A while ago I was thinking about the saying “best laid plans of mice and men”, so I looked it up. Turns out it comes from an old English poem, written in 1786. A mouse builds his home on a deserted field, when the time comes for the farmer to till the field, the mouse house is upended. The poem is an apology to the mouse, but what I find more interesting is that the phrase has survived for over 200 years!
Anyway that’s it. I made a tone of plans for how I was going to work on the second project for my home studio course. Alas lockdown has gone and upended all those plans, leaving me to put my little mouse brain into overdrive to figure out how to deliver this project.
So these works don’t photograph very well, but well enough for me to talk about them.
In my original proposal I talked about creating a series smaller works. These would focus on how non destructive collage would allow me to use cutouts in various interesting ways, not so easily done with traditional collage. So essentially these are meant to be tech demos, if that tracks?
My issues with these images and why I left them behind are twofold.
One, the difference in colour quality between the two is too large to ignore. Even in these awful photos you can see that the work on the right is far more saturated than the other. There are other small issues with these, visually they don’t mesh well, they’re balanced very differently, and at least (to me) it’s very obvious the two weren’t made to be apart of a series together.
Secondly, I don’t really feel much for this idea, It was interesting when I wrote the proposal, but at that point I was really just in love with this holographic paper.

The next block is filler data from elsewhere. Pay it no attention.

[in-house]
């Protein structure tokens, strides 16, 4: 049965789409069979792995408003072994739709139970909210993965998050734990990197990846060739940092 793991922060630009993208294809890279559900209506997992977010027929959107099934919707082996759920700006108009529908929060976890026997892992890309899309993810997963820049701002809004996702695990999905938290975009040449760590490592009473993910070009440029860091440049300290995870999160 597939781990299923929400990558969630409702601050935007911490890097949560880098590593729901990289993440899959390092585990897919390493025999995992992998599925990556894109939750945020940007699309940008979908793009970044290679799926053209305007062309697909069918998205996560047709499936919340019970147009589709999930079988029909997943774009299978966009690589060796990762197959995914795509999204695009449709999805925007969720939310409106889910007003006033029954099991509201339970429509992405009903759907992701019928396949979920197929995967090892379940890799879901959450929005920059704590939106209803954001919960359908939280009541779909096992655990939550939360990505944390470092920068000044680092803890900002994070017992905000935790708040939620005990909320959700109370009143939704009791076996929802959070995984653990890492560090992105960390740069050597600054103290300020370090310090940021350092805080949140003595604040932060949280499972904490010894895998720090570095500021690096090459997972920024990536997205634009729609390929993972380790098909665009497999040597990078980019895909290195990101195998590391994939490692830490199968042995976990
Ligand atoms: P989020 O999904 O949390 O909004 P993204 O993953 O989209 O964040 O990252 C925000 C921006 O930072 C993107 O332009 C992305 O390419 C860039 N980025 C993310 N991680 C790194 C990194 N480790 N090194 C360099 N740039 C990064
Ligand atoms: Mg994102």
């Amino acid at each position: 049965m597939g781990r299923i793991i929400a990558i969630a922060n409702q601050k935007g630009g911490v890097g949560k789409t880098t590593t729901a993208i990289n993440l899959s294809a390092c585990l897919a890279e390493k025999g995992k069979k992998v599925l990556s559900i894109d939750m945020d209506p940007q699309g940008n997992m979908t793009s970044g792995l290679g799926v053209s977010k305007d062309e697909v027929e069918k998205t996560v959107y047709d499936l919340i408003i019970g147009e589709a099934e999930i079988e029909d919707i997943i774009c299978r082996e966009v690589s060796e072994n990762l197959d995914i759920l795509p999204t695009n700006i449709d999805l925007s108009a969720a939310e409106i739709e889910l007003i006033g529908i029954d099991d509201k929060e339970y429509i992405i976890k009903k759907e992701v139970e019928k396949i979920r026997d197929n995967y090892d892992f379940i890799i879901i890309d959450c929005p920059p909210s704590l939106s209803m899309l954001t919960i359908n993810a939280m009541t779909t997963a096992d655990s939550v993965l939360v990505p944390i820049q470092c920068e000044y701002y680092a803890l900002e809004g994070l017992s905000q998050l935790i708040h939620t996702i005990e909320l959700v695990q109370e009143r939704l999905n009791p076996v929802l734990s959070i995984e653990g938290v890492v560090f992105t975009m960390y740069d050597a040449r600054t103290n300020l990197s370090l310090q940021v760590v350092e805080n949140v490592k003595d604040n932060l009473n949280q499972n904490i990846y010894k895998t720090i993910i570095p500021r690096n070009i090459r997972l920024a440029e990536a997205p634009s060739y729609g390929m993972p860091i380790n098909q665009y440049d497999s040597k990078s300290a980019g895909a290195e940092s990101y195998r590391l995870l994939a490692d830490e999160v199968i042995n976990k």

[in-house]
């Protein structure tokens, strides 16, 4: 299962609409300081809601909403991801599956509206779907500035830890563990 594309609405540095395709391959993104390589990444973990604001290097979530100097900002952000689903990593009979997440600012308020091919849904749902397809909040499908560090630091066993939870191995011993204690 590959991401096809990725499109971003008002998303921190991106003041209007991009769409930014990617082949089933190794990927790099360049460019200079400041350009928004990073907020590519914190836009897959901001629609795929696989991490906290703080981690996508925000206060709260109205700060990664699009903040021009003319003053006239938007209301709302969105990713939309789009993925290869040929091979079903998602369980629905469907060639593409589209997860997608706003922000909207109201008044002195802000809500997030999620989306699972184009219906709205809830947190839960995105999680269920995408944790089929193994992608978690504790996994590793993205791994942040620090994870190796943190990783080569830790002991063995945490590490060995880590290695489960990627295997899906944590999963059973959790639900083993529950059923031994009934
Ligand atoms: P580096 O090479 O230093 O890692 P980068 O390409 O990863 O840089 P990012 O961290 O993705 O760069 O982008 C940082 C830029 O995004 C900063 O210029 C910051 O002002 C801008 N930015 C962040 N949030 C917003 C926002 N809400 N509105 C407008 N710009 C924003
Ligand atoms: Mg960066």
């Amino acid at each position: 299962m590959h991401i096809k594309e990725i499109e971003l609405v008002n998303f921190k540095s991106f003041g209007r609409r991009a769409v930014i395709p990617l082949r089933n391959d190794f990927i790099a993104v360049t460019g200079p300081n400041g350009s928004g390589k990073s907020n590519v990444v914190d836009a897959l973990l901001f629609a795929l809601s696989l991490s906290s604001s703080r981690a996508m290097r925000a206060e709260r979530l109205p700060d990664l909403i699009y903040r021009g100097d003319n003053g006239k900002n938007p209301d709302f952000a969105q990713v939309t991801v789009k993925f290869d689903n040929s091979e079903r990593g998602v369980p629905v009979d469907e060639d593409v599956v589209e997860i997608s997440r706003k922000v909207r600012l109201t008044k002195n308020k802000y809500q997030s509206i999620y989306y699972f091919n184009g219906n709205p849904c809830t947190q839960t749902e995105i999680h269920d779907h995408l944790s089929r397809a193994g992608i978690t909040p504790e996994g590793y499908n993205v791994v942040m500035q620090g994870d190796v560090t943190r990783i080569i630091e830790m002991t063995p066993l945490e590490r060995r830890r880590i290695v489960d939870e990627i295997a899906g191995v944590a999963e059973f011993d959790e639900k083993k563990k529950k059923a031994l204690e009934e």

this video shows the prints in a better light
The following set of prints were tests in blind embossing on the holographic vinyl. I took an old linocut I produced during lockdown, and ran it through the press pretty tight.
these are two images of the same print, just under different light, I really enjoyed how these looked. Unfortunately, over time the paper flattened out, as it is a kind of plastic, and there are only faint traces of the image left behind.
Since the vinyl paper is actually self adhesive, basically they’re large rolls of rainbow sticker paper, I could use a process similar to chine colle. This would mean that I would run the lino, adhesive paper, and some thick paper through at the same time. I hoped this would help the image hold it’s shape
I ran one through on wet paper, and another through on dry paper. The dry adhered to the paper flatly around the print, and was rather warped in the center of the print. The wet print created a lovely rippled affect around the edges of the print area, to me this was the most interesting development of the experiment.
My intent moving foreword is to take this embossing process, and combine it with the photographic screen prints on the holographic paper…
or at least it was
as for what’s next with this project, I’m honestly not really sure. Just before lockdown was announced I was reading a study about the chameleon effect, a phenomenon where people unconsciously imitate others to feel socially comfortable. I’m also interested in bringing the concepts of collage into a more digital interactive space.
But that all depends on how this lockdown goes.